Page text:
Boxers, Bandits, and Rebels: State, Society and Popular Violence in China
The eighteenth century was perhaps the high water mark of the Chinese dynastic system. This period saw prolonged peace, massive and unprecedented territorial expansion, economic and demographic growth as well as cultural and artistic advancement. In the 19th century, long simmering demographic and ecological pressures placed increasing strain on Qing society and social tensions increased and flared violently. By mid-century, China was embroiled in the Taiping Rebellion and descended into history’s largest civil war, one claiming the lives of an estimated 20 million Chinese and profoundly altering the landscape and possibilities of late Qing China.
Less than fifty years later, north China was boiling with the violent uprising of the Boxers United in Righteousness who attacked both foreign missionaries and their Chinese converts. Their cause briefly taken up by the Qing throne, the Boxers became the leading edge of Chinese anti-imperialism. These attacks by ordinary Chinese led to a vicious punitive expedition by Western forces against the Qing and its subjects.
In the first decades of the 20th century, the Republic of China turned into a “bandit world.” The dissolution of central state authority that began in the mid-nineteenth century reached its apex and opened China to roving gangs of bandits.
These three episodes in Chinese history weave a narrative of popular violence and its relation to the state. If the Taipings were clearly rebellion (if not revolution) against the state, then the Boxers were perhaps a rebellion for the state, and the bandits a rebellion without a state. In all three of these cases, we will examine the violent choices made by common people. We will employ a variety of primary sources such as oral histories, newspapers, poetry, fiction, legal records, official proclamations and government communication, and consider their strengths and shortcomings.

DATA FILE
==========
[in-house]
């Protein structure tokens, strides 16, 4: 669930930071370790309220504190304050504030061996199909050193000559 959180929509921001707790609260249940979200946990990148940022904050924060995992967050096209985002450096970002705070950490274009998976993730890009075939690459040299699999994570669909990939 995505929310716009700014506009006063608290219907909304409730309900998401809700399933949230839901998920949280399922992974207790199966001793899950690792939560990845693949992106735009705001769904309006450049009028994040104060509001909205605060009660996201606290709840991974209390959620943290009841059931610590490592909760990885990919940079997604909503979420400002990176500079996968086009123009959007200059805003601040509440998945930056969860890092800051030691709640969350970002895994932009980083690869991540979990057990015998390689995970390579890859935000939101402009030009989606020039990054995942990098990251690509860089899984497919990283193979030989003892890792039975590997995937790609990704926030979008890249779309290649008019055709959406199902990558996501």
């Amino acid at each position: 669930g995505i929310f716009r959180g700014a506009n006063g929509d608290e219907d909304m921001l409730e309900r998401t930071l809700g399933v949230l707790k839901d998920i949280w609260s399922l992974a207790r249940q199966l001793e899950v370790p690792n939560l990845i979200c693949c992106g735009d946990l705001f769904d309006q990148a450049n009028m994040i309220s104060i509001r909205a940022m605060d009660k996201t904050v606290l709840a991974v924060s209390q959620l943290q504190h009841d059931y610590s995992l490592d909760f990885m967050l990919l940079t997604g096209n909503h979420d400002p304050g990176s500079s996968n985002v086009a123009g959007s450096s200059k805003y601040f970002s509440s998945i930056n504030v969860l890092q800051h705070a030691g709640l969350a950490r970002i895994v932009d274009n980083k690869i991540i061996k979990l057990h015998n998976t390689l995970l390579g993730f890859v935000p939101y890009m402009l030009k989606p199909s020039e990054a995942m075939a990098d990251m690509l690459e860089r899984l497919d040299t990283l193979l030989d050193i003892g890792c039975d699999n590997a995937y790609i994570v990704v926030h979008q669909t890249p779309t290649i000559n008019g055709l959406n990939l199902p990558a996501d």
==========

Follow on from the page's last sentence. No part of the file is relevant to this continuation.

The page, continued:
- Hong Xiuquan’s “Ten Commandments,” 1852, and “The Ode for Youth,” 1853
- “An Anti-Manchu Declaration” 1852
- Selections from The Book on the Principles of the Heavenly Nature
- Selection from The Land System of the Heavenly Dynasty
- The Tian Wang’s Manifesto to the Foreign Brothers
- Zeng Guofan: “A Proclamation Against the Bandits of Guangdong and Guanxi,” 1854
- The Confession of Shi Dakai
- British Government Communication and English and American Missionary Reports
- Harvey James Howard’s Ten Weeks with Chinese Bandits (1926)
- Paul Cohen: History in Three Keys: the Boxers as Event, Experience, and Myth (1997)
- Joseph Esherick: The Origins of the Boxer Uprising (1987)
Grading: Active participation in discussion and close reading of all assigned materials are a major part of the grade. Additional assignments include a map quiz; short reading responses; and a final paper.